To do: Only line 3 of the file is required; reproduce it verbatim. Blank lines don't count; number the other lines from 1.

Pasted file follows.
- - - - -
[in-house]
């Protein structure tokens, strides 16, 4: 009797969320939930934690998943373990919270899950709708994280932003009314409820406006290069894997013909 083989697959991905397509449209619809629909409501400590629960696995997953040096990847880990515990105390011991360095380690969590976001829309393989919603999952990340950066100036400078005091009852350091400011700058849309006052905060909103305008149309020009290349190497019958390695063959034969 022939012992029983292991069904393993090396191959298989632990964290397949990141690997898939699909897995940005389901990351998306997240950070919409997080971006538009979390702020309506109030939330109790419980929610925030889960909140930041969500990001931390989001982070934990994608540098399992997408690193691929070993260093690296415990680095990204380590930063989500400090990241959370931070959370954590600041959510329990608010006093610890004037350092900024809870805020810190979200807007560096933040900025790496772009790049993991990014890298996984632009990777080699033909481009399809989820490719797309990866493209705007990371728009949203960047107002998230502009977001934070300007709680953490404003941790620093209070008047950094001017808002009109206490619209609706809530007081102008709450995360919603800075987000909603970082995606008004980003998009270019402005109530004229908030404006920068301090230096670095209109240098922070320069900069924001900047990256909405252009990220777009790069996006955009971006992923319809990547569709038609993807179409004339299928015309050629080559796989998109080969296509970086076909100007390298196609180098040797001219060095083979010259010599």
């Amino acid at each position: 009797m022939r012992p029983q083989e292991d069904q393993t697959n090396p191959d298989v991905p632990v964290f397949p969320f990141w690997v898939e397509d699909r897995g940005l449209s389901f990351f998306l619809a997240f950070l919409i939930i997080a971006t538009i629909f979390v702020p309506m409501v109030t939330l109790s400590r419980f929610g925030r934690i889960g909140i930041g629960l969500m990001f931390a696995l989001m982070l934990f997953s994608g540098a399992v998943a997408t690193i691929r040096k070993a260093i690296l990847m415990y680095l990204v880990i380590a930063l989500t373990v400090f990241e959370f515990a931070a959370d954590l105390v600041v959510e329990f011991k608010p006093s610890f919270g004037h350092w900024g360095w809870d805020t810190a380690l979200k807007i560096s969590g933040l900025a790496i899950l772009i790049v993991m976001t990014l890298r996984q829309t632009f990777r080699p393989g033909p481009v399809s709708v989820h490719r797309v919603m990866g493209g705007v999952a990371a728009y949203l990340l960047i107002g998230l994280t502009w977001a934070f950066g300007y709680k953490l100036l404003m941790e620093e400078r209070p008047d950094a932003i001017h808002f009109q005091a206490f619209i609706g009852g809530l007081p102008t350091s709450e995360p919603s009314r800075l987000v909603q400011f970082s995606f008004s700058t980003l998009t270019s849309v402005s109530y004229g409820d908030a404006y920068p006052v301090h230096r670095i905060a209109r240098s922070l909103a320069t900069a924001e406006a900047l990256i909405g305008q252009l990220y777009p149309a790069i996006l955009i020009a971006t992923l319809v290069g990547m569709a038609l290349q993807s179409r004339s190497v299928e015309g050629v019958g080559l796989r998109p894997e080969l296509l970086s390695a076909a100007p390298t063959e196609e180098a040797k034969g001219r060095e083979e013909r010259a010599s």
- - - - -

């Amino acid at each position: 009797m022939r012992p029983q083989e292991d069904q393993t697959n090396p191959d298989v991905p632990v964290f397949p969320f990141w690997v898939e397509d699909r897995g940005l449209s389901f990351f998306l619809a997240f950070l919409i939930i997080a971006t538009i629909f979390v702020p309506m409501v109030t939330l109790s400590r419980f929610g925030r934690i889960g909140i930041g629960l969500m990001f931390a696995l989001m982070l934990f997953s994608g540098a399992v998943a997408t690193i691929r040096k070993a260093i690296l990847m415990y680095l990204v880990i380590a930063l989500t373990v400090f990241e959370f515990a931070a959370d954590l105390v600041v959510e329990f011991k608010p006093s610890f919270g004037h350092w900024g360095w809870d805020t810190a380690l979200k807007i560096s969590g933040l900025a790496i899950l772009i790049v993991m976001t990014l890298r996984q829309t632009f990777r080699p393989g033909p481009v399809s709708v989820h490719r797309v919603m990866g493209g705007v999952a990371a728009y949203l990340l960047i107002g998230l994280t502009w977001a934070f950066g300007y709680k953490l100036l404003m941790e620093e400078r209070p008047d950094a932003i001017h808002f009109q005091a206490f619209i609706g009852g809530l007081p102008t350091s709450e995360p919603s009314r800075l987000v909603q400011f970082s995606f008004s700058t980003l998009t270019s849309v402005s109530y004229g409820d908030a404006y920068p006052v301090h230096r670095i905060a209109r240098s922070l909103a320069t900069a924001e406006a900047l990256i909405g305008q252009l990220y777009p149309a790069i996006l955009i020009a971006t992923l319809v290069g990547m569709a038609l290349q993807s179409r004339s190497v299928e015309g050629v019958g080559l796989r998109p894997e080969l296509l970086s390695a076909a100007p390298t063959e196609e180098a040797k034969g001219r060095e083979e013909r010259a010599s």